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Thursday, June 24, 2021 by Amy Smith
Parks board rejects alcohol sales at Zilker Cafe, but the vote is in question
A key vote by the Parks and Recreation Board may need to be recast due to a shortage of board members required to consider a proposal to sell beer and wine at the newly renovated Zilker Cafe adjacent to Barton Springs Pool.
Parks and Recreation Department officials were apparently unaware that more than six members were needed to decide the question of whether to recommend a conditional use permit for the cafe. Under city code, the sale of beer or wine in a public space requires a zoning change as well as a recommendation from the parks board before the matter can be considered by the Planning Commission.
After an hour of public testimony and a round of robust deliberation, the board voted 4-2 on Tuesday against recommending the permit application for the cafe. Constructed in 1950 and 1960, the modified building is a contributing structure to the Zilker National Register Historic District. The cafe closed in 2016 to allow for repairs and renovation while preserving most of the historic outer shell. The cafe is scheduled to open this year, with or without the sale of alcohol.
On Wednesday, it was unclear what the parks department would do next, considering that two board members who were absent from Tuesday’s meeting – Sarah Faust and Kim Taylor – would round out the six votes in opposition, assuming all members are present if the case returns to the board. Faust and Taylor each sent an email stating their opposition, which Chair Dawn Lewis read into the record.
Parks Director Kimberly McNeeley said Wednesday that the department is reviewing the code and considering options for next steps. Department staff members had worked hard to deliver on a proposal that was launched under former Parks Director Sara Hensley, and the vendor is eager to get started.
The Zilker Cafe case comes at a time when the department is overwhelmed by several challenges heading into a busy summer on the heels of the Covid pandemic. There is the annual scramble to hire lifeguards and open city pools, coupled with the ongoing pressure to comply with separate mandates from voters and the state to move people experiencing homelessness out of parks and other public places.
Add the prospect of alcohol to the mix and things can go haywire. In this case, it was the proposal to sell wine and beer in such close proximity to Barton Springs Pool – which many people consider sacred ground – that prompted environmental groups and regular patrons of the pool to mobilize forces to oppose the application. The Austin Sierra Club, Save Our Springs Alliance and Save Barton Creek Association all organized email opposition campaigns.
Scott Cobb, a Barton Springs lifeguard, told the board that the lifeguards were not consulted about the the proposal to sell alcohol so close to the pool. “A lot of us were surprised to hear about this proposal because one of our main duties is to enforce the rules against having alcohol at the pool,” he said.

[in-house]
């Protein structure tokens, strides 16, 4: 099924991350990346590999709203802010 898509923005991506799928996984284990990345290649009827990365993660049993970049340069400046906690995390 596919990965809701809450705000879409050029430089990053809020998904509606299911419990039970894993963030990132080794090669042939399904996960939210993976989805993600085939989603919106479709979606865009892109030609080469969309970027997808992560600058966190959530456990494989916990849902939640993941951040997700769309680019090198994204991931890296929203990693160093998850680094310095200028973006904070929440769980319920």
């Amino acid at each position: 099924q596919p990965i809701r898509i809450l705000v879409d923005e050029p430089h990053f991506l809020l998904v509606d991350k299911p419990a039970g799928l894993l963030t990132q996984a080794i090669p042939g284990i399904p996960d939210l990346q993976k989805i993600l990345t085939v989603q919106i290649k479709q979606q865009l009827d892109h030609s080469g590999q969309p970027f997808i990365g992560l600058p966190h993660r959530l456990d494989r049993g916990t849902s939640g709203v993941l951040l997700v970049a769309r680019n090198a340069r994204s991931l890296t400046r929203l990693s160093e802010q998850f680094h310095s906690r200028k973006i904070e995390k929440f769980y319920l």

Like other speakers, Cobb pointed out that it’s not uncommon for people to sneak alcohol into the pool area. “People who have been drinking pose a safety risk to themselves, the patrons and the lifeguards. Some of that alcohol is going to end up inside the gates of the pool because it will be inside people’s bellies when they enter.”
On the other side, public testimony in support of the proposal outnumbered those speaking against, 19 to 11. Supporters argued that opponents were incorrectly tying the cafe to the pool, stating that they would like to enjoy a beer or glass of wine while their children play in the park.
SpringFed, the local hospitality group that was awarded the City Council-approved contract in 2019, is led by Rick Garrett and popular Austin chef and restaurateur Shawn Cirkiel. The pair presented two different messages to the board. Cirkiel touched on the enhanced menu selections that include healthy vegetarian and vegan food options, all locally sourced, with compostable service ware.
Garrett told the board, “Many of the comments (opposed to alcohol) are based on fear.” He said he and Cirkiel run or are in partnerships with 16 food and beverage sites throughout the city, including at Austin-Bergstrom International Airport, where they hold a city contract to operate eating establishments in the new terminal. “We made this concept and we created this concept specifically for Barton Springs Pool,” he said, adding that he and Cirkiel have a proven record of selling beer and wine responsibly.
Board members Nina Rinaldi and Rich DePalma cast the dissenting votes, arguing the additional amenity of wine and beer sales at Zilker would add value for park visitors. They pointed to the laid-back atmosphere at Alta’s Cafe located on city-owned property along Lady Bird Lake. The cafe is part of the watercraft operations run by the Austin Rowing Club.
Board members voting against the proposal included Laura Cottam Sajbel, who made the motion against the permit application after calling the department proposal “a really ill-conceived idea.” She said the city would be putting itself at serious risk for liability if alcohol is served just 90 feet from the pool space. Joining her in the motion were Chair Lewis, Anna Di Carlo and Nancy Barnard.
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Key Players & Topics In This Article
Parks and Recreation Board: The city’s Parks and Recreation Board members deal with the acquisition, development, improvement, and maintenance of Austin’s parks and playgrounds.
Zilker Park: Austin's largest downtown park, Zilker Park is comprised of 350 acres donated by Andrew Jackson Zilker in 1917. It contains the Zilker Botanical Gardens, Umlauf Sculpture Garden and adjoins Barton Springs Pool.